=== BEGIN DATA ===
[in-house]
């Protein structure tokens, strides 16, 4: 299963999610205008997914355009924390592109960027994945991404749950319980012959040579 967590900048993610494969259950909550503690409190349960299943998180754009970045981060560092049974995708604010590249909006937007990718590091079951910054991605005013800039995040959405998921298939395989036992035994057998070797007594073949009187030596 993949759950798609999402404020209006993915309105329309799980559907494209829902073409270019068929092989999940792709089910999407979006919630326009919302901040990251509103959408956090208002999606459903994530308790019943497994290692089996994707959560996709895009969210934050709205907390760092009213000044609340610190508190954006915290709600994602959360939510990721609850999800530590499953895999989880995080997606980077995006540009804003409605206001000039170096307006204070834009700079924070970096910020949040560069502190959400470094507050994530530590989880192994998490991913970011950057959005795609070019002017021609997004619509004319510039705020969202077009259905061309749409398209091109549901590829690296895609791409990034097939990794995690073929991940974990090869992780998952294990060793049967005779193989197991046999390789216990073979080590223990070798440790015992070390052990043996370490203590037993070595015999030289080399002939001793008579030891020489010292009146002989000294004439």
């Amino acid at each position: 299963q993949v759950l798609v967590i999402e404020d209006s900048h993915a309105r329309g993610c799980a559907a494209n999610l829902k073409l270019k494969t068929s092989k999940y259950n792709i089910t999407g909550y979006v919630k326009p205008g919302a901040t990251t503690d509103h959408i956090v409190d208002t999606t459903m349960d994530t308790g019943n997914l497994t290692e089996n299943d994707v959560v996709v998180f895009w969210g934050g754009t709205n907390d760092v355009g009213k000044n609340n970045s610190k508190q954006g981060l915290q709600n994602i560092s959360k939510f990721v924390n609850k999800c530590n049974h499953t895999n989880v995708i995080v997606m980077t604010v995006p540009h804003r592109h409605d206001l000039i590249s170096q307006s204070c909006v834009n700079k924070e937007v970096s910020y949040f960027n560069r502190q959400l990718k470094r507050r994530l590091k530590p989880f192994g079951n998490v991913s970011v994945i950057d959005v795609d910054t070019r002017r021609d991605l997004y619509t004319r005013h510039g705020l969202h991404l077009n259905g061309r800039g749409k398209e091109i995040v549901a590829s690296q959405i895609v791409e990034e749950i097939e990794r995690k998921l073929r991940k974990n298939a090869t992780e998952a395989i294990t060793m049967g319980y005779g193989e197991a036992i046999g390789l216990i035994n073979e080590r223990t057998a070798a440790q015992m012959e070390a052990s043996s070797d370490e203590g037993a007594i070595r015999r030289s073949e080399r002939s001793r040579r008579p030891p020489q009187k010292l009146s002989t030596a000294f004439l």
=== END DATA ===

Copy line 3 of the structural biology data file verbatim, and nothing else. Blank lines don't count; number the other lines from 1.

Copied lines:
């Amino acid at each position: 299963q993949v759950l798609v967590i999402e404020d209006s900048h993915a309105r329309g993610c799980a559907a494209n999610l829902k073409l270019k494969t068929s092989k999940y259950n792709i089910t999407g909550y979006v919630k326009p205008g919302a901040t990251t503690d509103h959408i956090v409190d208002t999606t459903m349960d994530t308790g019943n997914l497994t290692e089996n299943d994707v959560v996709v998180f895009w969210g934050g754009t709205n907390d760092v355009g009213k000044n609340n970045s610190k508190q954006g981060l915290q709600n994602i560092s959360k939510f990721v924390n609850k999800c530590n049974h499953t895999n989880v995708i995080v997606m980077t604010v995006p540009h804003r592109h409605d206001l000039i590249s170096q307006s204070c909006v834009n700079k924070e937007v970096s910020y949040f960027n560069r502190q959400l990718k470094r507050r994530l590091k530590p989880f192994g079951n998490v991913s970011v994945i950057d959005v795609d910054t070019r002017r021609d991605l997004y619509t004319r005013h510039g705020l969202h991404l077009n259905g061309r800039g749409k398209e091109i995040v549901a590829s690296q959405i895609v791409e990034e749950i097939e990794r995690k998921l073929r991940k974990n298939a090869t992780e998952a395989i294990t060793m049967g319980y005779g193989e197991a036992i046999g390789l216990i035994n073979e080590r223990t057998a070798a440790q015992m012959e070390a052990s043996s070797d370490e203590g037993a007594i070595r015999r030289s073949e080399r002939s001793r040579r008579p030891p020489q009187k010292l009146s002989t030596a000294f004439l």